Taking it back to process improvement, one of the things that comes up a lot is the importance of changing culture and behavior in an organization. What are some strategies or tactics process improvement people might be able to use to help shift behaviors within an organization?

We spent years trying to understand how brain science informs that question. What's the science behind how people shift other people’s behavior? We looked at successful leaders that people want to follow, and they'll follow them anywhere. Why? What we found is that extraordinary leaders role model the behaviors they expect and communicate with authentic PRESENCE. In our book, we layout an evidenced-based framework that is informed by cutting-edge brain science and teaches leaders how to craft and deliver their communication so that their message serves to inspire, and influence, and impact. There are three key steps in the communication framework we introduce: Reduce, Relate, and Reflect.

The first step in the model requires a leader to ‘Reduce’ their communication(s) to a core, succinct message. You can achieve this through the lens of simplicity, making it applicable (meaningful) to the other person, and by using words that are memorable. An example of this could be “simple stories stick”. People remember that. That's an alliteration. “Eat light, eat often” is another example. That was something that I learned 15 years ago. I'll never forget it. It's simple, just four words, it's applicable (it was provided to me during a workshop dealing with energy and nutrition), and it's memorable.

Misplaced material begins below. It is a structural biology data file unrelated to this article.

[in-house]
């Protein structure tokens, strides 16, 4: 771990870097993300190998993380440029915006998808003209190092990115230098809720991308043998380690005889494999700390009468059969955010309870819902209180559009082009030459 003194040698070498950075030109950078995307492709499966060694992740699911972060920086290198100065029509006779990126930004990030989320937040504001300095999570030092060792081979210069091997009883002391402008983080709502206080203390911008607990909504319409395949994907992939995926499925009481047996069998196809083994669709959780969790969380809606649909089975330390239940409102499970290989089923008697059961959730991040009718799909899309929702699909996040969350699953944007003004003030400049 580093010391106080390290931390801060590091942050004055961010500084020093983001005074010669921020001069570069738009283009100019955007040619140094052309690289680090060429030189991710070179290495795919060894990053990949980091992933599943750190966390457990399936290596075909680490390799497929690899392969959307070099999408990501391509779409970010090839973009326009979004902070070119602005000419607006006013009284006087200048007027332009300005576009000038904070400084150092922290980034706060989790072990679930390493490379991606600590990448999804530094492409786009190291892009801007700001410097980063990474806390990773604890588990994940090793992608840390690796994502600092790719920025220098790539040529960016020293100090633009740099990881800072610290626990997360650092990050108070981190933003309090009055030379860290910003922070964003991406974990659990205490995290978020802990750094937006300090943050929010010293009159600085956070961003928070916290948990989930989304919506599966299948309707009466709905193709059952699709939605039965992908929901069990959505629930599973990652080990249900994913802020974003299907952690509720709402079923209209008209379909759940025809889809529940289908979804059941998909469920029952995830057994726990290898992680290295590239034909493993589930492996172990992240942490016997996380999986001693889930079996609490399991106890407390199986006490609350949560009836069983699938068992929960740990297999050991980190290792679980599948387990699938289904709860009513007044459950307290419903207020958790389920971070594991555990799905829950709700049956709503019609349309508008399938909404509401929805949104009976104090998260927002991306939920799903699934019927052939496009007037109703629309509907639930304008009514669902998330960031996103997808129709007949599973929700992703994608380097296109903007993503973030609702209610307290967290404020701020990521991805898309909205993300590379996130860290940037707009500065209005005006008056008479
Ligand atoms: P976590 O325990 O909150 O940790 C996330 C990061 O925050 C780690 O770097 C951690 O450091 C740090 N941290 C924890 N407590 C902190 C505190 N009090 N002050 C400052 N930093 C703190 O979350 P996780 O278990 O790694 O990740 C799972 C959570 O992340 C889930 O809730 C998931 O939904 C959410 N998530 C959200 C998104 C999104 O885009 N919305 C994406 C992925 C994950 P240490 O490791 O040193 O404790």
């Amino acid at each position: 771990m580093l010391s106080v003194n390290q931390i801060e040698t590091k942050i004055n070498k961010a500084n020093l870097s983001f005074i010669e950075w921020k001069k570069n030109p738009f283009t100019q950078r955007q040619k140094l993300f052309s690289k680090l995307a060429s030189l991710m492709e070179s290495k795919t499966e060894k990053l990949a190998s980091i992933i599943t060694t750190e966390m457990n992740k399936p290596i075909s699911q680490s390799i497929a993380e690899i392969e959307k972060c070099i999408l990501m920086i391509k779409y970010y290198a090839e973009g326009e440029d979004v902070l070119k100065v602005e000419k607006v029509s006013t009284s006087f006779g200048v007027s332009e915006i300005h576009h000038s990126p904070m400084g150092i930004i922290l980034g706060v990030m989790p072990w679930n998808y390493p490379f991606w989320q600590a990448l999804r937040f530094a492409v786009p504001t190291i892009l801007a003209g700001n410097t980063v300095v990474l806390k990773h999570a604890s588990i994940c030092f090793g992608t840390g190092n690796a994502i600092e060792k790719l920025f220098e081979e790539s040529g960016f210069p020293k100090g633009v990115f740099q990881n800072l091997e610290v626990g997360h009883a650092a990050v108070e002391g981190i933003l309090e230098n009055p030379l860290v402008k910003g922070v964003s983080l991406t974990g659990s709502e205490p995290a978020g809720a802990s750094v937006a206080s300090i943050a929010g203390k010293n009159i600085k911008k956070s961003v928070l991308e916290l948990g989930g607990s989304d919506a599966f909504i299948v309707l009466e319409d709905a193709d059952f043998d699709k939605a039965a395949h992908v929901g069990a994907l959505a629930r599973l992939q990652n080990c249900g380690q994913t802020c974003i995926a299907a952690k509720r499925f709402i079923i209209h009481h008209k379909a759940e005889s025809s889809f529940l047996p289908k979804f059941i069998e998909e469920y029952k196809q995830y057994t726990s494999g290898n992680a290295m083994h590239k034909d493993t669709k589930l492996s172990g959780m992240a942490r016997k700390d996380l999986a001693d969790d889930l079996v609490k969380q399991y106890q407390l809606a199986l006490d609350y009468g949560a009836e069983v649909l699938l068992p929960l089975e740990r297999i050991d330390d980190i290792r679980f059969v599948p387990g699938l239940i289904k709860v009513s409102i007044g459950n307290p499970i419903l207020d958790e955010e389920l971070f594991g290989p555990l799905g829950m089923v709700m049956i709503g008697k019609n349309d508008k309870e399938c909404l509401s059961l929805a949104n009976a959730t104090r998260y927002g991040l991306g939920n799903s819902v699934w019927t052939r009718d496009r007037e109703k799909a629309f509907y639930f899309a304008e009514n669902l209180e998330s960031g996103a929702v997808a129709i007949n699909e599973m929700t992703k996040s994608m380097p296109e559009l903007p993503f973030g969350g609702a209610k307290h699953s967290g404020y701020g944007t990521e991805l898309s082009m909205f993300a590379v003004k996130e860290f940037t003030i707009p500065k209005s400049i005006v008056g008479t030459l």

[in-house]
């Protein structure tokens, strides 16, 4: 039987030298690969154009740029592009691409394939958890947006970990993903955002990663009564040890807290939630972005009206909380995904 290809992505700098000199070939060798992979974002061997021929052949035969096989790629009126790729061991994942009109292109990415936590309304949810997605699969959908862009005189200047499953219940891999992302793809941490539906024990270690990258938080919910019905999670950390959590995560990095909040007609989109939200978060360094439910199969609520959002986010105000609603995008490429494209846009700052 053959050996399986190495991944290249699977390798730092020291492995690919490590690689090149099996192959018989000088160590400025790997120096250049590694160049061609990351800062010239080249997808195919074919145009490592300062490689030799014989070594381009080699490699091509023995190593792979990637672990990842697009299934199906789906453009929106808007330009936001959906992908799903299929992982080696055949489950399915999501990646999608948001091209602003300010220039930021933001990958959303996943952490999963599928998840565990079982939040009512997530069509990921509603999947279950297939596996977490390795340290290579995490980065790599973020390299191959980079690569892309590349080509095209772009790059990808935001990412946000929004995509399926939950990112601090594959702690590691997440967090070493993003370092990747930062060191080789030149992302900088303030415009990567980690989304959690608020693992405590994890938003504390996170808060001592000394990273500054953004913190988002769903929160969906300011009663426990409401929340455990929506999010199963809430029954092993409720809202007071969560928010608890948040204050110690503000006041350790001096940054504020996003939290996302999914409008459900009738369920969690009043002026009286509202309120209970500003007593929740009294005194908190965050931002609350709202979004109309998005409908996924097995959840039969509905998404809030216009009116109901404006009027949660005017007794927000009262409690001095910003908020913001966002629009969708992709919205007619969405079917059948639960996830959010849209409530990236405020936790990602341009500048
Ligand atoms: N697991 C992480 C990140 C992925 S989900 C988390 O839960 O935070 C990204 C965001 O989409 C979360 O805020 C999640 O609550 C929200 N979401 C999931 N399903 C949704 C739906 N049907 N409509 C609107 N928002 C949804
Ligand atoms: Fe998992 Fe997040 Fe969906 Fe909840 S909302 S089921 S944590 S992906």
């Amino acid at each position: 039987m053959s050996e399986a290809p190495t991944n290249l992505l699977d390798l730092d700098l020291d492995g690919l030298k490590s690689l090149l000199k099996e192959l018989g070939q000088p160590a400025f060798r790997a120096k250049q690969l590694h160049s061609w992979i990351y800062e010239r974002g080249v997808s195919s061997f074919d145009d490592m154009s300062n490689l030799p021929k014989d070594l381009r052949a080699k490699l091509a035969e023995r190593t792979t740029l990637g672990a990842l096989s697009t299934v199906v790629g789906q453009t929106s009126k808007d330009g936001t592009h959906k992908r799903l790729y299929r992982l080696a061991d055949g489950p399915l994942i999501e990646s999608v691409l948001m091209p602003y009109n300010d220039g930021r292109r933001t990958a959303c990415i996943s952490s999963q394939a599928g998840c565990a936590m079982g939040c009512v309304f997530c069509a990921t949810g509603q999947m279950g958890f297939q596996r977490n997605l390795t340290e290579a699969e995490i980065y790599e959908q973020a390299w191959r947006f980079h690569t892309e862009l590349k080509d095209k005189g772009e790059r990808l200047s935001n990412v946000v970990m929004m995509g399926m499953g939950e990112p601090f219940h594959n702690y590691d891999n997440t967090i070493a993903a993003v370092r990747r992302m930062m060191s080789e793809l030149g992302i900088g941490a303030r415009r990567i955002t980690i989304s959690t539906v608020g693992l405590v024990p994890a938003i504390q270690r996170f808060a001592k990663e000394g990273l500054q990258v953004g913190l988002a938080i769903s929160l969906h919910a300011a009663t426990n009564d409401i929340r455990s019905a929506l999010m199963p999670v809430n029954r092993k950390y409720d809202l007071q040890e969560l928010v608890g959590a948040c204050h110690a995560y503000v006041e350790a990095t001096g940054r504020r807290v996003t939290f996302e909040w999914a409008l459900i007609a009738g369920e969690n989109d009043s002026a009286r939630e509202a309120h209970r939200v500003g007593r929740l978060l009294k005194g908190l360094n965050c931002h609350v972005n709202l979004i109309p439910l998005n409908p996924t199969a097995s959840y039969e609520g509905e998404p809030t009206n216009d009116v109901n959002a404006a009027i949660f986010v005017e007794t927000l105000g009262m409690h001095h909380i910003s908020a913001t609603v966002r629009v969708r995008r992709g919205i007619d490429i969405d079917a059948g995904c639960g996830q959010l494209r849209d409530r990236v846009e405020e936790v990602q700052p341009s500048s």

The second step is called “Relate”. In this step, we go from reducing the message to helping others ‘relate to it’. This is the step that's often missing but hugely important for ultimate buy-in and behavior change. Too often, communication is a one-way street. But you can address this by asking your audience, what does this mean to you? How do you relate to this?  You can think of this step as the baton pass…where you take your message and formally hand it off to the receiver of your message. After all, if they don’t own the message (hold the baton in their hand), their behavior will conform to compliance only, not commitment to the change being requested.